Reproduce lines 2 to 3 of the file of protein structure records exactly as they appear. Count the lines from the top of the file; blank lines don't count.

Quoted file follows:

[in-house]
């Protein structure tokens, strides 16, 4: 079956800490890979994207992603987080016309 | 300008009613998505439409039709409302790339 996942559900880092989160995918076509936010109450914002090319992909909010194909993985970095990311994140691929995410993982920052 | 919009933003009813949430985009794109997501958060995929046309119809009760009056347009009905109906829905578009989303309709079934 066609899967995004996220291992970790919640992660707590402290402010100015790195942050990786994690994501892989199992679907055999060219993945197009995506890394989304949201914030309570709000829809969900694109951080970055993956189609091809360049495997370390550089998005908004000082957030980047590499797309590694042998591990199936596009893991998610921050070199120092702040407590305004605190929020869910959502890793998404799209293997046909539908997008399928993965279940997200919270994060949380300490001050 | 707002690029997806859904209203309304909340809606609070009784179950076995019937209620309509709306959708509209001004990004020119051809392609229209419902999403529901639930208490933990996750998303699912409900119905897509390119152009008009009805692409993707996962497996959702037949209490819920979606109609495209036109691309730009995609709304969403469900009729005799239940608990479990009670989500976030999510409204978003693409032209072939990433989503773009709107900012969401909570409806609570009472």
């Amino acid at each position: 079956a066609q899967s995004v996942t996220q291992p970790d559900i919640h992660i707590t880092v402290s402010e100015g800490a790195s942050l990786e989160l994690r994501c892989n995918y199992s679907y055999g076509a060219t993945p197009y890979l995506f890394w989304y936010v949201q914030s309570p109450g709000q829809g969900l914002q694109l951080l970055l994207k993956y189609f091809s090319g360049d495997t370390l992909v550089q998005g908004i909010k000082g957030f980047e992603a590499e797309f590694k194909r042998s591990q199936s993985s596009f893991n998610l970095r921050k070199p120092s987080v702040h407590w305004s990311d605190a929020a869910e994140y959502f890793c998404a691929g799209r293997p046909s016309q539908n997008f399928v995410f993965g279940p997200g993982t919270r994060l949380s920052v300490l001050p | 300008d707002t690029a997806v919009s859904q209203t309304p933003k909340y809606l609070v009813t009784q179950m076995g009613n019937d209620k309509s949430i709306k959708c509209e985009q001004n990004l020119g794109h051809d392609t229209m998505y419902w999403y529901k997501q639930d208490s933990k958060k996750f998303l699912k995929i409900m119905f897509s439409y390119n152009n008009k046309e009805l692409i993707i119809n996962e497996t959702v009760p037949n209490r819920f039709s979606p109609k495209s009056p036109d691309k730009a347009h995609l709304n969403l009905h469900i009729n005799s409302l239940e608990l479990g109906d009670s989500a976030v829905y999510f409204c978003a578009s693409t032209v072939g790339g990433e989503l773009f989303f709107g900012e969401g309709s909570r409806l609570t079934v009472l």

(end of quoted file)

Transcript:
């Protein structure tokens, strides 16, 4: 079956800490890979994207992603987080016309 | 300008009613998505439409039709409302790339 996942559900880092989160995918076509936010109450914002090319992909909010194909993985970095990311994140691929995410993982920052 | 919009933003009813949430985009794109997501958060995929046309119809009760009056347009009905109906829905578009989303309709079934 066609899967995004996220291992970790919640992660707590402290402010100015790195942050990786994690994501892989199992679907055999060219993945197009995506890394989304949201914030309570709000829809969900694109951080970055993956189609091809360049495997370390550089998005908004000082957030980047590499797309590694042998591990199936596009893991998610921050070199120092702040407590305004605190929020869910959502890793998404799209293997046909539908997008399928993965279940997200919270994060949380300490001050 | 707002690029997806859904209203309304909340809606609070009784179950076995019937209620309509709306959708509209001004990004020119051809392609229209419902999403529901639930208490933990996750998303699912409900119905897509390119152009008009009805692409993707996962497996959702037949209490819920979606109609495209036109691309730009995609709304969403469900009729005799239940608990479990009670989500976030999510409204978003693409032209072939990433989503773009709107900012969401909570409806609570009472």
């Amino acid at each position: 079956a066609q899967s995004v996942t996220q291992p970790d559900i919640h992660i707590t880092v402290s402010e100015g800490a790195s942050l990786e989160l994690r994501c892989n995918y199992s679907y055999g076509a060219t993945p197009y890979l995506f890394w989304y936010v949201q914030s309570p109450g709000q829809g969900l914002q694109l951080l970055l994207k993956y189609f091809s090319g360049d495997t370390l992909v550089q998005g908004i909010k000082g957030f980047e992603a590499e797309f590694k194909r042998s591990q199936s993985s596009f893991n998610l970095r921050k070199p120092s987080v702040h407590w305004s990311d605190a929020a869910e994140y959502f890793c998404a691929g799209r293997p046909s016309q539908n997008f399928v995410f993965g279940p997200g993982t919270r994060l949380s920052v300490l001050p | 300008d707002t690029a997806v919009s859904q209203t309304p933003k909340y809606l609070v009813t009784q179950m076995g009613n019937d209620k309509s949430i709306k959708c509209e985009q001004n990004l020119g794109h051809d392609t229209m998505y419902w999403y529901k997501q639930d208490s933990k958060k996750f998303l699912k995929i409900m119905f897509s439409y390119n152009n008009k046309e009805l692409i993707i119809n996962e497996t959702v009760p037949n209490r819920f039709s979606p109609k495209s009056p036109d691309k730009a347009h995609l709304n969403l009905h469900i009729n005799s409302l239940e608990l479990g109906d009670s989500a976030v829905y999510f409204c978003a578009s693409t032209v072939g790339g990433e989503l773009f989303f709107g900012e969401g309709s909570r409806l609570t079934v009472l």